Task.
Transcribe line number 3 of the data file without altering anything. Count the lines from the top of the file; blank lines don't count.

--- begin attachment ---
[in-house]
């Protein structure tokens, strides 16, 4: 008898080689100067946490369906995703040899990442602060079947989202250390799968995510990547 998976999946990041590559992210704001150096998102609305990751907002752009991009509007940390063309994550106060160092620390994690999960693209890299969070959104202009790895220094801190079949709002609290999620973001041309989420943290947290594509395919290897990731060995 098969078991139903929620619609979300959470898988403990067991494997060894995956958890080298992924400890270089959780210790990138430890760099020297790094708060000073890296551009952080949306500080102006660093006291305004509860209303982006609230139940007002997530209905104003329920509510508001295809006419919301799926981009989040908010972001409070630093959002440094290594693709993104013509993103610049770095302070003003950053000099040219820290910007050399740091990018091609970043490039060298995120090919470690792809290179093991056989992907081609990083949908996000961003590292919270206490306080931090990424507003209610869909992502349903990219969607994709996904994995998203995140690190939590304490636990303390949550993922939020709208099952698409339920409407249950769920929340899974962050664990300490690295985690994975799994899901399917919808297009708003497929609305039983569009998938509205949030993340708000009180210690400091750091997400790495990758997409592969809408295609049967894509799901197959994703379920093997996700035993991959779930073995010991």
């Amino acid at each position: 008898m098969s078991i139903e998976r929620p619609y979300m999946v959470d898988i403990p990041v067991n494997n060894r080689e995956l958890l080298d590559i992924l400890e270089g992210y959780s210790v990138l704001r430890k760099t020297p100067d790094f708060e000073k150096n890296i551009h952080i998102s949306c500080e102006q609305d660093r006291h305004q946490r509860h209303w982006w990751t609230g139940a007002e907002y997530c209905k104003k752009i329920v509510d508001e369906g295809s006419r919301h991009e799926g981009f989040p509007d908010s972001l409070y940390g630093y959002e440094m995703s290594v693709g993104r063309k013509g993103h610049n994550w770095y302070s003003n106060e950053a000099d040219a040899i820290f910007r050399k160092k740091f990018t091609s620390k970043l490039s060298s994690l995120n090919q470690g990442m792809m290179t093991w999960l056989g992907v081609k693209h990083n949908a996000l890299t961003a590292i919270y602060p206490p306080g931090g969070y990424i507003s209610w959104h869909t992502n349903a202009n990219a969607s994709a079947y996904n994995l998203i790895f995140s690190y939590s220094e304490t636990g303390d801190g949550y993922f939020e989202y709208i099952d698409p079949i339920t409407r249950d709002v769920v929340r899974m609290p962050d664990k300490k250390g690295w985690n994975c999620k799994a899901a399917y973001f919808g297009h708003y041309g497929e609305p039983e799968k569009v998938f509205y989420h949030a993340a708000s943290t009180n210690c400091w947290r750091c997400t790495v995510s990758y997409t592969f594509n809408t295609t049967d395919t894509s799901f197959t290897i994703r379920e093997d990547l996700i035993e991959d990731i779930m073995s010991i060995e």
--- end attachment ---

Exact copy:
């Amino acid at each position: 008898m098969s078991i139903e998976r929620p619609y979300m999946v959470d898988i403990p990041v067991n494997n060894r080689e995956l958890l080298d590559i992924l400890e270089g992210y959780s210790v990138l704001r430890k760099t020297p100067d790094f708060e000073k150096n890296i551009h952080i998102s949306c500080e102006q609305d660093r006291h305004q946490r509860h209303w982006w990751t609230g139940a007002e907002y997530c209905k104003k752009i329920v509510d508001e369906g295809s006419r919301h991009e799926g981009f989040p509007d908010s972001l409070y940390g630093y959002e440094m995703s290594v693709g993104r063309k013509g993103h610049n994550w770095y302070s003003n106060e950053a000099d040219a040899i820290f910007r050399k160092k740091f990018t091609s620390k970043l490039s060298s994690l995120n090919q470690g990442m792809m290179t093991w999960l056989g992907v081609k693209h990083n949908a996000l890299t961003a590292i919270y602060p206490p306080g931090g969070y990424i507003s209610w959104h869909t992502n349903a202009n990219a969607s994709a079947y996904n994995l998203i790895f995140s690190y939590s220094e304490t636990g303390d801190g949550y993922f939020e989202y709208i099952d698409p079949i339920t409407r249950d709002v769920v929340r899974m609290p962050d664990k300490k250390g690295w985690n994975c999620k799994a899901a399917y973001f919808g297009h708003y041309g497929e609305p039983e799968k569009v998938f509205y989420h949030a993340a708000s943290t009180n210690c400091w947290r750091c997400t790495v995510s990758y997409t592969f594509n809408t295609t049967d395919t894509s799901f197959t290897i994703r379920e093997d990547l996700i035993e991959d990731i779930m073995s010991i060995e």